• dlcarraw10 February 2006
    I didn't realize I was watching Diana Ross when I saw this. She is very good.

    The movie does an extraordinary job of conveying what psychosis is like. Been there, done that. What's even better is that it shows, in realistic ways, what it is like to cope with psychosis.

    Too many films romanticize psychosis - madness is enticing if horrifying, a voyeuristic thrill for the presumably sane. In this film, it is humanized. Paulie struggles to "ride it out", to have a plan to cope, to cope, and to go beyond coping to living a full life, while managing her own condition. Tremendously empowering.

    This film lacks syrup, and while it is dramatic it is not generally melodramatic. Paulie's work to trust others so that she can heal, to rebuild relationships with her family as she does, to face the real, irreparable changes that 18 years of poorly controlled schizophrenia have had on her child, her family & herself is so well portrayed that it merits a run-on sentence.

    9 stars.
  • Diana Ross truly reigns Supreme in this made for '94 TV movie about a 43 yr. old former doctor battling Paranoid Schizophrenia. This is one of those memorable "TV Movies" that is actually too good for TV. Gone are the typical TV movie clichés', obvious character developing scenes, and silly subplots. Portraying a paranoid schizophrenic convincingly when you are one of the most famous and glamorous entertainers on the planet must not be an easy task, but from the very first scene Miss Ross pulls it off. This is a heart breaking story of a former doctor who struggles with the illness for 20 years. After countless bouts with hospitals, mental institutions, shock therapy, and treatment centers a new experimental drug finally offers hope. The story examines how the disease really effects an entire family and the supporting cast is superb as well. Ross was nominated for and Emmy for her performance and won many others.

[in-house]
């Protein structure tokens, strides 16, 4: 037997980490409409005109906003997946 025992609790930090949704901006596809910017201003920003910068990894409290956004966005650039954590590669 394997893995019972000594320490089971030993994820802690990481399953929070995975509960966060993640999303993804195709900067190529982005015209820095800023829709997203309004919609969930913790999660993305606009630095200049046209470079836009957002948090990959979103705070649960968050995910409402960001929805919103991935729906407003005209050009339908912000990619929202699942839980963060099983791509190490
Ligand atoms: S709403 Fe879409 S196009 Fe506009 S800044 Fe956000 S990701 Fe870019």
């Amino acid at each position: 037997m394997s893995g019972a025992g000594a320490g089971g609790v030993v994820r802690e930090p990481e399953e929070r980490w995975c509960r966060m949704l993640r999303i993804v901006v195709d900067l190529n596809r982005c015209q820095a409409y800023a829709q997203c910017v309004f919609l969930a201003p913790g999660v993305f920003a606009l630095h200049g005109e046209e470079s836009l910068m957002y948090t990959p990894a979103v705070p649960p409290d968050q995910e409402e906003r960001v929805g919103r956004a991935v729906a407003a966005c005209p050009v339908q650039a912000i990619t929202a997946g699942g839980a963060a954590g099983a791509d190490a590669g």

• Diana Ross gives an incredible and very realistic portrait of a woman who lives with mental illness and apparently seems to defeat it. I found the movie well acted--by all its cast members---both informative and entertainingly educational in a good sense---that the educational aspects are subtle and not like a documentary. This is a dramatic and excellent movie that shows Diana Ross as a talented convincing actress. It shows that not everyone is accepting of mental illness--she gets dumped by a boyfriend who cannot handle the fact that she has survived mental illness. Highly recommended for the entire family and for those who have family members who are afflicted with mental illness, not to mention the many fans of Diana Ross, the actress in this case.